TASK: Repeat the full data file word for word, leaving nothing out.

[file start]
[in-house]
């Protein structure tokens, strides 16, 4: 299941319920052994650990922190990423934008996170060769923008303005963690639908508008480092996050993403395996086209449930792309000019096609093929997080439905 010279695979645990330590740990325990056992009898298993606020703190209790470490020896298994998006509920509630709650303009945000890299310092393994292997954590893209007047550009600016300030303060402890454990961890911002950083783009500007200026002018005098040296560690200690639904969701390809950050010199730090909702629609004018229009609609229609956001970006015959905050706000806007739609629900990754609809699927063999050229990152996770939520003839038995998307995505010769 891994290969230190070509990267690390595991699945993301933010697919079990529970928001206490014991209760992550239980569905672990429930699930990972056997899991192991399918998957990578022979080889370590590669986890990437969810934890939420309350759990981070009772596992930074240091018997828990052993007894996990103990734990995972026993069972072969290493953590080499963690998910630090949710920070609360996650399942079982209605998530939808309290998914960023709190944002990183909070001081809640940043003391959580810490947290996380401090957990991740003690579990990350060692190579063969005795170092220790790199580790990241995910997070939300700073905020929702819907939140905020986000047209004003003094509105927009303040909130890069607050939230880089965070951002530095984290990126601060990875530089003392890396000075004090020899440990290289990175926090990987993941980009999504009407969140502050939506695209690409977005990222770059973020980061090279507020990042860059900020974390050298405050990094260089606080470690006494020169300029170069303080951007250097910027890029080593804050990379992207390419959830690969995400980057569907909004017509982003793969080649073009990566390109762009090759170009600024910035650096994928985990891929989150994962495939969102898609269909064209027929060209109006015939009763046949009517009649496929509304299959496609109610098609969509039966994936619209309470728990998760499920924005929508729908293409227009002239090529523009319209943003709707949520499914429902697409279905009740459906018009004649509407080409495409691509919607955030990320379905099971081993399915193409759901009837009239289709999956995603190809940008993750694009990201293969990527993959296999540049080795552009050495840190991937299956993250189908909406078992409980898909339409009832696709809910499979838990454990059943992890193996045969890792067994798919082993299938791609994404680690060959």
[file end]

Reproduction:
[in-house]
């Protein structure tokens, strides 16, 4: 299941319920052994650990922190990423934008996170060769923008303005963690639908508008480092996050993403395996086209449930792309000019096609093929997080439905 010279695979645990330590740990325990056992009898298993606020703190209790470490020896298994998006509920509630709650303009945000890299310092393994292997954590893209007047550009600016300030303060402890454990961890911002950083783009500007200026002018005098040296560690200690639904969701390809950050010199730090909702629609004018229009609609229609956001970006015959905050706000806007739609629900990754609809699927063999050229990152996770939520003839038995998307995505010769 891994290969230190070509990267690390595991699945993301933010697919079990529970928001206490014991209760992550239980569905672990429930699930990972056997899991192991399918998957990578022979080889370590590669986890990437969810934890939420309350759990981070009772596992930074240091018997828990052993007894996990103990734990995972026993069972072969290493953590080499963690998910630090949710920070609360996650399942079982209605998530939808309290998914960023709190944002990183909070001081809640940043003391959580810490947290996380401090957990991740003690579990990350060692190579063969005795170092220790790199580790990241995910997070939300700073905020929702819907939140905020986000047209004003003094509105927009303040909130890069607050939230880089965070951002530095984290990126601060990875530089003392890396000075004090020899440990290289990175926090990987993941980009999504009407969140502050939506695209690409977005990222770059973020980061090279507020990042860059900020974390050298405050990094260089606080470690006494020169300029170069303080951007250097910027890029080593804050990379992207390419959830690969995400980057569907909004017509982003793969080649073009990566390109762009090759170009600024910035650096994928985990891929989150994962495939969102898609269909064209027929060209109006015939009763046949009517009649496929509304299959496609109610098609969509039966994936619209309470728990998760499920924005929508729908293409227009002239090529523009319209943003709707949520499914429902697409279905009740459906018009004649509407080409495409691509919607955030990320379905099971081993399915193409759901009837009239289709999956995603190809940008993750694009990201293969990527993959296999540049080795552009050495840190991937299956993250189908909406078992409980898909339409009832696709809910499979838990454990059943992890193996045969890792067994798919082993299938791609994404680690060959």